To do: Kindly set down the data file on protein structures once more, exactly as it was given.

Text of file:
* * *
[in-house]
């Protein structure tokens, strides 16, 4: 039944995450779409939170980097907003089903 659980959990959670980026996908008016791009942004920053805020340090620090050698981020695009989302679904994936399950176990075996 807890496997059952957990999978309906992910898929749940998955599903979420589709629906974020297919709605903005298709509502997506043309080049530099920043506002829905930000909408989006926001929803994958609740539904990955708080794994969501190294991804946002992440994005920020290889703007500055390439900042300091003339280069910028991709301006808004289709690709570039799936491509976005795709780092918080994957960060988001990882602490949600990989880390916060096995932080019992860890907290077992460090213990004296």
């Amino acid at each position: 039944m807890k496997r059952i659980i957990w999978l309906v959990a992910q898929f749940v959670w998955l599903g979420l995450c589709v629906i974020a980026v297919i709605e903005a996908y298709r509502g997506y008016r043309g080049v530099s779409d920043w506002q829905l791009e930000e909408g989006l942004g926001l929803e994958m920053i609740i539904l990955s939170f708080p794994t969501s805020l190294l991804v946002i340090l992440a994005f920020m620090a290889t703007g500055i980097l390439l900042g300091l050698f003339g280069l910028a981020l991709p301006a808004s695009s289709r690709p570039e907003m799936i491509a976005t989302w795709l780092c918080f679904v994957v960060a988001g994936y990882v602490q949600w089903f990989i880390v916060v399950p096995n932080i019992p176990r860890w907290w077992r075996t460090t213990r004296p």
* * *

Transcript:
[in-house]
């Protein structure tokens, strides 16, 4: 039944995450779409939170980097907003089903 659980959990959670980026996908008016791009942004920053805020340090620090050698981020695009989302679904994936399950176990075996 807890496997059952957990999978309906992910898929749940998955599903979420589709629906974020297919709605903005298709509502997506043309080049530099920043506002829905930000909408989006926001929803994958609740539904990955708080794994969501190294991804946002992440994005920020290889703007500055390439900042300091003339280069910028991709301006808004289709690709570039799936491509976005795709780092918080994957960060988001990882602490949600990989880390916060096995932080019992860890907290077992460090213990004296």
């Amino acid at each position: 039944m807890k496997r059952i659980i957990w999978l309906v959990a992910q898929f749940v959670w998955l599903g979420l995450c589709v629906i974020a980026v297919i709605e903005a996908y298709r509502g997506y008016r043309g080049v530099s779409d920043w506002q829905l791009e930000e909408g989006l942004g926001l929803e994958m920053i609740i539904l990955s939170f708080p794994t969501s805020l190294l991804v946002i340090l992440a994005f920020m620090a290889t703007g500055i980097l390439l900042g300091l050698f003339g280069l910028a981020l991709p301006a808004s695009s289709r690709p570039e907003m799936i491509a976005t989302w795709l780092c918080f679904v994957v960060a988001g994936y990882v602490q949600w089903f990989i880390v916060v399950p096995n932080i019992p176990r860890w907290w077992r075996t460090t213990r004296p």